Overview and Historical Roots
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Overview and Historical Roots. I. What is Psychology?. A. In the past psychology was defined as the science of the mind. B. Today it is defined as the study of behavior and mental processes. II. Three Key Themes in Psychology. A. Free Will vs. Determinism.

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Overview and Historical Roots

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Overview and Historical Roots

I. What is Psychology?

A. In the past psychology was defined as the science of the mind.

B. Today it is defined as the study of behavior and mental processes.

II. Three Key Themes in Psychology

A.Free Will vs. Determinism

1) Determinism: the assumption that everything that

Happens has a cause or determinant in the observable


2) Free Will: the belief that behavior is caused by a

person’s independent decisions.

B.Mind-Brain Problem

1) Dualism:this approach argues that the mind is

somehow separate from the brain and yet controls the

brain and body.

2) Monism:the idea that the conscious mind is inseparable

from the brain and body; that the mind is a series of

processes that can occur because of the complexity of the

human brain.

C.Nature vs. Nurture

How do differences in behavior relate to differences in

heredity (nature) and the environment (nurture)?

III. Key Sub-Disciplines in Psychology

A. Biopsychology: explains behaviorbased on electrical and

chemical activities in the nervous system. Examines the

effects of genetics, drugs, and brain damage on behavior.

B. Evolutionary Psychology: explains behavior based on

genes that may have been reinforced over the course of

human evolution.

C. Sensation and Perception: the study of how we

experience the world through our 5 senses (vision, hearing,

smelling, tasting, touching).

C. Learning and Motivation:how what we learn through

experience can affect our motivations in life such as goals

and ambitions.

D. Cognitive Psychology:the study of the processes

associated with how we think, remember, and acquire

knowledge; examination of different states of consciousness.

E. Developmental Psychology: the study of how people’s

behavior changes with age.

F. Social Psychology: the study of how our thoughts, feelings,

and behaviors affect other people and how other people’s

thoughts, feelings, and behaviors affect us.

G. Personality Psychology: in the past, this was the study of the human mind and behavior as a whole (e.g. Freud’s work). In essence, why do people do what they do? Today,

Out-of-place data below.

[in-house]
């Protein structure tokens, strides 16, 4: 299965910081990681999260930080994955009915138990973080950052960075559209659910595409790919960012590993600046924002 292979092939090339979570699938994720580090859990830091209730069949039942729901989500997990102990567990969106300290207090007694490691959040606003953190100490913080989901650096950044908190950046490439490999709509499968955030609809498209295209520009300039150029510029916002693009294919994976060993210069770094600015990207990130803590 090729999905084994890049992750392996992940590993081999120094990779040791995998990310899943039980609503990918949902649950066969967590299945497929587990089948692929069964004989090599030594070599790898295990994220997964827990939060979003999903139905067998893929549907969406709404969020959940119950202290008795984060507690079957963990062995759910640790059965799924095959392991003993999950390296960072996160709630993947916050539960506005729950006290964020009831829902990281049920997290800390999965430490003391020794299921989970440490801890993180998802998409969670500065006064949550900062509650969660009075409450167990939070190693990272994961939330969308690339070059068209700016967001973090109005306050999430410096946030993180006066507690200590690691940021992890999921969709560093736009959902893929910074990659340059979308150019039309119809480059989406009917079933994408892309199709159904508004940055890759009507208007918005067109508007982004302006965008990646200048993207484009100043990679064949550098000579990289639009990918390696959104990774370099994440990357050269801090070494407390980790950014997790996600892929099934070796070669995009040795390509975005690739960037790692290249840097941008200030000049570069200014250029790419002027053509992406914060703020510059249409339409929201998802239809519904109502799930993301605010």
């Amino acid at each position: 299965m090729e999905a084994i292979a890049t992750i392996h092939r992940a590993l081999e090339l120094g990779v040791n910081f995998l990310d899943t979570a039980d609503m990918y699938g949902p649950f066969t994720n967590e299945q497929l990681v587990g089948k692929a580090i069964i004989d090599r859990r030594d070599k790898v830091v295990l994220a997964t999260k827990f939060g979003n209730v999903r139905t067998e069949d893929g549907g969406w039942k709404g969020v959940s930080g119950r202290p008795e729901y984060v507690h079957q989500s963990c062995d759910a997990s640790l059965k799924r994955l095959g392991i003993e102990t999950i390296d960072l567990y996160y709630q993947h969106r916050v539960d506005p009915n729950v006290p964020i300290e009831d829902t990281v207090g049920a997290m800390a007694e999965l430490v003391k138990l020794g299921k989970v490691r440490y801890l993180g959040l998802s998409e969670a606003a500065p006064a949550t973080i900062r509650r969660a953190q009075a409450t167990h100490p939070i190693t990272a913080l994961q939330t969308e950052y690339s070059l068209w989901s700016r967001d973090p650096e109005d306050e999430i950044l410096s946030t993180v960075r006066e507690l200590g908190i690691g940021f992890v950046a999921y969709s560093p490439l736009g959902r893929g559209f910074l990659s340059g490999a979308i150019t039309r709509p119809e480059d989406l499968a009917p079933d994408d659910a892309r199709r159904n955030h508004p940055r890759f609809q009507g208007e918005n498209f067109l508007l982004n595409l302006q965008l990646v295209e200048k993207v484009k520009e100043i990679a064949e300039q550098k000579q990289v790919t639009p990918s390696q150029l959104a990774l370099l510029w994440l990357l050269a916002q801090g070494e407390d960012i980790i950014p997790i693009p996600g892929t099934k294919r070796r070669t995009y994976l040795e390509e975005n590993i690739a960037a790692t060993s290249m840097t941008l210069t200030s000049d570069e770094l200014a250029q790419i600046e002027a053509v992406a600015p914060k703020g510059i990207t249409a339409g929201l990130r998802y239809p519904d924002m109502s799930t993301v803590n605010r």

personality psychologists are more interested in individual

differences. They want to know why some people act one

way in certain situations while other people behave

differently in those same situations.

H. Abnormal Psychology: the study of people with

psychological disorders.

I. Clinical Psychology: the treatment of people with

psychological problems through the use of various therapies

such as cognitive or behavioral modification therapies.

1) Psychoanalysis:a form of clinical psychology that has

its roots in the Freudian approach to treating people with

psychological problems. Problems are typically understood

as they relate to dreams, abuse, past experiences, the

unconscious, etc.

J. Psychiatry: the medical science of treating the

psychologically disturbed with drug therapy.

IV. Other Areas of Psychological Application

A. Health Psychology: the study of the relationship between

physical and psychological health.

B. Forensic Psychology: the study of criminal behavior.

C. Industrial/Organizational Psychology: the study of how to

match the right person to the right job or how to create an

optimally functioning work environment (light, design, etc.).

D. Ergonomics: the study of how to make machinery and

technology more easily understandable to common everyday


E. School Psychologists: work with students and their

problems both in and out of the school environment.

V. The History of Psychology: Key Highlights

A. Wilhelm Wundt: he argued that experience is composed of

elements and compounds much like in chemistry.

B. Edward Titchener:

Structuralism: the study of how people understand the

components that make up the structure of something.

C. William James:

Functionalism: the study of how people produce useful behaviors.

D. Charles Darwin:he argued that all species shared a remote

common ancestor and over time we broke off into separate

species. Different characteristics of a species may be more or

less adaptable in particular environments. Those that were

more adaptable continued into future generations while the

maladaptive ones died off.

1) Comparative Psychology:researchdone on animals,

such as rats, to better understand human physiology and


E. Alfred Binet: he devised the first useful test of human


F. John Watson:

1) Behaviorism: the study of observable and measurable

human behavior and NOT mental processes.

G. Sigmund Freud: the father of psychoanalysis. He

attempted to help people through methods such as dream

analysis and the recovery of repressed memories surrounding

traumas, such as child abuse. He also thought of sex as one

of the most primary drives guiding human behavior.

H. Ernest Becker:one of the last great “big picture” thinkers.

He argued that the fact that we know we are going to die

Someday is the primary motivating force that guides our

everyday behavior.

1) Terror Management Theory:asserts that when a person

is primed to think about their death, he or she becomes

observably hostile to people with different beliefs and

observably morefond of people with similar beliefs.

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